By Peter Mosley, PhD
Congratulations. You wrote the paper.
Now you have to revise it. How do you revise efficiently, taking the most of every one of the precious minutes you have?
Here are a few tips.
- Give it a rest. It might sound counter-intuitive, but taking a break from your writing project is usually an excellent idea — especially if typing out that first draft gave you some mental fatigue. Even if you only have enough time to step away for 15 minutes, you will be empowering yourself to look at your document with a set of fresh eyes upon your return.
- Match up the content of the introduction and conclusion first. The introduction should be introducing your thesis statement, and your conclusion should be pointing out that the thesis statement has been proven and discussing the resulting implications. If your introduction strays from the paper you actually wrote or your conclusion seems to focus on a point that is different from your thesis statement, you’re going to have to revise your paper significantly.
- Underline topic sentences. The fastest way to get a strong handle on the organization of your document is to go through it, in its entirety, and underline every topic sentence. Then, match up the topic sentences to the thesis statement in the introduction. As you do this, you might have to change topic sentences to better match your thesis statement, or you might have to change your thesis statement to better match the content of your paragraphs. Changing topic sentences also often means changing the content of the paragraph associated with the topic sentences. As you make these adjustments, you can also check the sequence of your organization by seeing how well the points in your topic sentences follow each other.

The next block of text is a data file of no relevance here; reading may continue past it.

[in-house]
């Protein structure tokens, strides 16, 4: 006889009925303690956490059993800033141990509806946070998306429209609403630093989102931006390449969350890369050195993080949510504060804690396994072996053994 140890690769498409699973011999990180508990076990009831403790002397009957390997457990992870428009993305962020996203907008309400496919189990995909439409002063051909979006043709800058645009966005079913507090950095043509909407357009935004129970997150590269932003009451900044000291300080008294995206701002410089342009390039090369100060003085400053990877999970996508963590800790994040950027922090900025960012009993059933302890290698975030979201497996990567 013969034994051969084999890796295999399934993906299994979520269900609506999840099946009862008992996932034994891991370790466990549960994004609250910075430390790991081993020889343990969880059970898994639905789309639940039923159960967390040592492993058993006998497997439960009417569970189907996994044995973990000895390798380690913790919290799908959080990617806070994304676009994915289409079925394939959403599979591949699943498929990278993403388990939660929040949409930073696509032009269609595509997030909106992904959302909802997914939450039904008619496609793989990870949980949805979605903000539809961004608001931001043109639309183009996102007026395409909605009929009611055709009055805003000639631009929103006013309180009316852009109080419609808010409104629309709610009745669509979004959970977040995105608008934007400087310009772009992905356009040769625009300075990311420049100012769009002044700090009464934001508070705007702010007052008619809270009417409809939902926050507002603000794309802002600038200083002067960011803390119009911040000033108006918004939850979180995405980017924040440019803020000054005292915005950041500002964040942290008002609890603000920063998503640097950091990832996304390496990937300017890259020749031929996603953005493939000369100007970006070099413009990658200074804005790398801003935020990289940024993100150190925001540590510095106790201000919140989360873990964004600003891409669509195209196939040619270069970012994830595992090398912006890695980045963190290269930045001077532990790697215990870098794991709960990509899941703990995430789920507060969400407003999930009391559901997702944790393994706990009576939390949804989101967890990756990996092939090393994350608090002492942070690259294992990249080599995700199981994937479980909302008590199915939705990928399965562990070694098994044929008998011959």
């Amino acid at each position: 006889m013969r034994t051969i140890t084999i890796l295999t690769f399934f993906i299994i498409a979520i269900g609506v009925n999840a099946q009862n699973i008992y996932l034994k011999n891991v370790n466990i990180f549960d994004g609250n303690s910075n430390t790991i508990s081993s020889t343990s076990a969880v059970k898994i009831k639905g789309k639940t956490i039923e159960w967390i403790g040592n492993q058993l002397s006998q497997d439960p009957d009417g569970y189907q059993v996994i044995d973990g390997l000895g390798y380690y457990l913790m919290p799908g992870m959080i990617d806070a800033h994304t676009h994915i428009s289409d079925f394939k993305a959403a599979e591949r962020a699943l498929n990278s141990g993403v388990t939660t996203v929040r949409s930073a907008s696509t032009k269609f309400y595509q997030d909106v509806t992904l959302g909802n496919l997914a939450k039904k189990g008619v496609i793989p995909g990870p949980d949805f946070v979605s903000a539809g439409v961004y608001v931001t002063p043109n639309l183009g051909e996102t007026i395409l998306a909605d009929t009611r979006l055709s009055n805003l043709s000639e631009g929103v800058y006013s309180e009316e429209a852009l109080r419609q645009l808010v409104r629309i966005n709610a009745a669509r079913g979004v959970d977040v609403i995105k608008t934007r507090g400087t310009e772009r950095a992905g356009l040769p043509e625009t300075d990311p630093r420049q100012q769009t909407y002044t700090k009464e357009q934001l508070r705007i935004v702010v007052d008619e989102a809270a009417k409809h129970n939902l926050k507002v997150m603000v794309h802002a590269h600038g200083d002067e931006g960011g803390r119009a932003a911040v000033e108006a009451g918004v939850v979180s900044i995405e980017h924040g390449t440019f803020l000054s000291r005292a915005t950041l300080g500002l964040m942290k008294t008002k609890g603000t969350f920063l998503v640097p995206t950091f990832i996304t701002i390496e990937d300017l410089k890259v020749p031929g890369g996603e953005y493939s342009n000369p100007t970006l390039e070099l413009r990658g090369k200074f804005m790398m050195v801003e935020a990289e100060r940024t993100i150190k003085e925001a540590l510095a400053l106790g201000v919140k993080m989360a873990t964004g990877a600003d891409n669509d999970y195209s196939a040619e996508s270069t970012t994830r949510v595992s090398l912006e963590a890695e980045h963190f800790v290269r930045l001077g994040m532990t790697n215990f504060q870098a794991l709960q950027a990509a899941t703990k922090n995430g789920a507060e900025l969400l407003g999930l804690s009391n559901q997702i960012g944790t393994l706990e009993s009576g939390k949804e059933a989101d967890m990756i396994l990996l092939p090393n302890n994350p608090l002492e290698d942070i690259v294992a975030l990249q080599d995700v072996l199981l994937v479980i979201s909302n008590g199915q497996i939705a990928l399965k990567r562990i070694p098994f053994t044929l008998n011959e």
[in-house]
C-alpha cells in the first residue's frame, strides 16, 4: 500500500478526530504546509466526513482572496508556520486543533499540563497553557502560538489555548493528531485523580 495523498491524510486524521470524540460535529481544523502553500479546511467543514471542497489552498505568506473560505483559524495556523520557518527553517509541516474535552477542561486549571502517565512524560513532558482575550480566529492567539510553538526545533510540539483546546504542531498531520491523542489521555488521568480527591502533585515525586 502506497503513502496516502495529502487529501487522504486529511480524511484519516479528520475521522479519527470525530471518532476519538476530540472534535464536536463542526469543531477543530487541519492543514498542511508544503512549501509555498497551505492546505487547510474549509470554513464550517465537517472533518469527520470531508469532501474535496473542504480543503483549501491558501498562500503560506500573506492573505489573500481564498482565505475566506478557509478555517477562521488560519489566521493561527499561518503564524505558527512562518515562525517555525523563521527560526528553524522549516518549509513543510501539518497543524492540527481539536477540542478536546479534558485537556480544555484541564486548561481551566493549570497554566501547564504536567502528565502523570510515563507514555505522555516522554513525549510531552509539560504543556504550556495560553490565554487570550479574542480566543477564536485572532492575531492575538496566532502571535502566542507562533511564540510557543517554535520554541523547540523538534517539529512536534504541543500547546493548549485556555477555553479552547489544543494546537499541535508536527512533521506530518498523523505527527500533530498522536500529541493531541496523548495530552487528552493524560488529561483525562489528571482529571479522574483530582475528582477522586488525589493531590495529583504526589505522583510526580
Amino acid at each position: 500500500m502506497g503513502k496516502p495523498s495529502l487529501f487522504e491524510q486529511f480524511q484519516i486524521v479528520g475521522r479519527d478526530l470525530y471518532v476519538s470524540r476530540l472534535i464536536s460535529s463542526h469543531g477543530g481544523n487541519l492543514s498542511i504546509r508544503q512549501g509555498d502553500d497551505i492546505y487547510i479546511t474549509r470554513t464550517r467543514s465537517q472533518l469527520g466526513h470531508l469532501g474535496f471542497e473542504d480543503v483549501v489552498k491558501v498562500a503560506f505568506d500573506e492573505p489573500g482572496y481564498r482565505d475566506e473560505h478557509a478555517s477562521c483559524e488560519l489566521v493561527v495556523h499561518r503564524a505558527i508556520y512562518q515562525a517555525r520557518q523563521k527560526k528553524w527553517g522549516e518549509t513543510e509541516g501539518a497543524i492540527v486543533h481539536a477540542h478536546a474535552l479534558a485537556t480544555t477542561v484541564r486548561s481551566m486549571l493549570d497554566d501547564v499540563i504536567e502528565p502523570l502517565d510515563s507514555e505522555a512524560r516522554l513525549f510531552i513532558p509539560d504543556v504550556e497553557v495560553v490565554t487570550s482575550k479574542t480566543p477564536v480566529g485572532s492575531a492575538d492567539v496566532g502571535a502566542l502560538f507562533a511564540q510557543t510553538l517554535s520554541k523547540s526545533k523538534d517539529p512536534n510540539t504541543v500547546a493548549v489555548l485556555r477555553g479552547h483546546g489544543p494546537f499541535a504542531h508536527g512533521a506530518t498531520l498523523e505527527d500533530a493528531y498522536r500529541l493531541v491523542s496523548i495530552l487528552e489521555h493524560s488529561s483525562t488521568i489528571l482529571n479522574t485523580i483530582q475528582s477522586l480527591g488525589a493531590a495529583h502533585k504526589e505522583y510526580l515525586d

- Look for broad or controversial claims. Before you start nitpicking at your grammar, try to make sure that claim you make in your paper is well supported and precise. Try to avoid words like “good,” or “numerous” — instead, use a description that entails why you think something was “good,” or use an exact range of numbers to define “numerous.” If your audience is adamantly pro-choice, it may not be effective to tell them “abortion is murder” without a further rationale. If it helps, underline places in your document that seem to make general or controversial claims, and then come back to those underlined places to add more specificity and support.
- Proofread. The most difficult thing about proofreading is our tendency to skip over our own errors. You can safeguard against this in three ways. First, identify the errors you are most likely to make and look specifically for those errors in your draft. If you need help with this, stop by CAP and I can give you personalized tips regarding what you can work on. Second, don’t read your paper in order. Reading from the last sentence to the first sentence of your document can help ensure that you don’t get into your natural flow of thought and skip over key errors. Third, read aloud. Reading aloud can help you take “ownership” of your paper, slow down your reading, and allow yourself to hear your own words. As an addendum, your computer might have a text-to-speech function that you might be able to use to have your paper read to you.
Generally, you should try to do this list in order. If you spend an hour revising the grammar of a paragraph you’ll eventually need to take out due to its incompatibility with your introduction’s thesis statement, you’ve wasted an hour that you could have been spending on more substantive revisions. Effective revisers usually focus on making large revisions first, and leave the fine-tuning for last.
Any additional tips? Let us know in the comments below.